The newest episode of the Idealist.org Public Service Careers Podcast features Eileen Conoboy, the director of the Office of University Programs at Peace Corps. Eileen says that its relationships with grad schools is the best-kept secret about Peace Corps.
Did you know that your Peace Corps service can count towards your grad degree? If you participated in the Masters International program, you would apply to both a partner grad school and Peace Corps at the same time, study for a year, and then take off for Peace Corps service for 27 months or so. At the end of Peace Corps service you may have some loose ends to tie up at school, and then you’d get your degree. Your degree program would be aligned with your Peace Corps service too, so that you’d be learning theories and practices useful to your eventual Peace Corps service while in school. PCMI does take into account your financial needs as well. Partner schools must offer some kind of financial benefit, including credit for foreign language mastery, or tuition benefits.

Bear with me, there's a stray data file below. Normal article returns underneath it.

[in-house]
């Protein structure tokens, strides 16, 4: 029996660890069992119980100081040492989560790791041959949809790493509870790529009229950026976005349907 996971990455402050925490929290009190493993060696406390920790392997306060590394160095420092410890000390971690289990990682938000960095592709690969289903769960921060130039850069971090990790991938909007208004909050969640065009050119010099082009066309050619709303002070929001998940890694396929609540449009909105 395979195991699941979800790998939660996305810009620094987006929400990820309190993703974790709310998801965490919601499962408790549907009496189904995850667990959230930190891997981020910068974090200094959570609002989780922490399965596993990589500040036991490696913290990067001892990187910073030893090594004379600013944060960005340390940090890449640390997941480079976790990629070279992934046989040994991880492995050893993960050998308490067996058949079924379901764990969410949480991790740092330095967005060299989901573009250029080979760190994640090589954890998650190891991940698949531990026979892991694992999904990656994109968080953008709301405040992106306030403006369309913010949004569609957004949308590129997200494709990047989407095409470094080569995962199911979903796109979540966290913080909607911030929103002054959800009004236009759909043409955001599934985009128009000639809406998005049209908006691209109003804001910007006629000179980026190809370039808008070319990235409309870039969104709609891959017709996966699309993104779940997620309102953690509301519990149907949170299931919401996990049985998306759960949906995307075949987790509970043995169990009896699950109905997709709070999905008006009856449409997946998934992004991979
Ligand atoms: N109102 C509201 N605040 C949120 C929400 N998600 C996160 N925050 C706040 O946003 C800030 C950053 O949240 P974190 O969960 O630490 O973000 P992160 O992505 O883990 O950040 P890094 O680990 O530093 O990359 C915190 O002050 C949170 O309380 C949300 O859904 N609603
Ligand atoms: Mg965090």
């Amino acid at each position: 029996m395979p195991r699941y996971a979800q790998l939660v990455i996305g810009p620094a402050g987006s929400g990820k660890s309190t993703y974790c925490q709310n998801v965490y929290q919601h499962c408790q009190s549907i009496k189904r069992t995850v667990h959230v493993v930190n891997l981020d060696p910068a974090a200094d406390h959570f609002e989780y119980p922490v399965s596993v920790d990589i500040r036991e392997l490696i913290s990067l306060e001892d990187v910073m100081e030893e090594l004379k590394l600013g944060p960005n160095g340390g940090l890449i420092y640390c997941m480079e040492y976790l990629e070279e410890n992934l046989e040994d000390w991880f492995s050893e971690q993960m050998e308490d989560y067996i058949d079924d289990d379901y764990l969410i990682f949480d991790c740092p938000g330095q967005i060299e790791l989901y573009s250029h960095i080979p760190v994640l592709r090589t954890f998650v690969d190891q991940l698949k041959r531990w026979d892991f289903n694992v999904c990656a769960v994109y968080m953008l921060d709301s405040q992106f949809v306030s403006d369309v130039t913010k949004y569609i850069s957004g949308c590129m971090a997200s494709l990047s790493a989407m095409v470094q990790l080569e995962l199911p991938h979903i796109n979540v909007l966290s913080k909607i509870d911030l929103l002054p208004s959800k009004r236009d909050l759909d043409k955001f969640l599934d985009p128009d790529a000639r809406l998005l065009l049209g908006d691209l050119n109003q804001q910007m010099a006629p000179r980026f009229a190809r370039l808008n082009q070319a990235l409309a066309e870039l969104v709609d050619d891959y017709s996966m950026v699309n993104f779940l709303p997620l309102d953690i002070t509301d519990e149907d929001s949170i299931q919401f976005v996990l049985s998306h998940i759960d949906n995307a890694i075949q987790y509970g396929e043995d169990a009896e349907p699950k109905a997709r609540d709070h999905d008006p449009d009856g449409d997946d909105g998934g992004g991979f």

If you’ve already done Peace Corps, Fellows USA partner schools offer you financial benefits for grad school as well, along with an array of service-oriented programs to choose from. You don’t have to be a recently minted Returned Volunteer, either. Eligibility is life-long.
To learn more, go to Peace Corps’s grad school web pages.
Also check out Idealist.org’s new Public Service Graduate Education Resource Center. It’s still in the soft launch phase, but there are good articles there to help guide your search.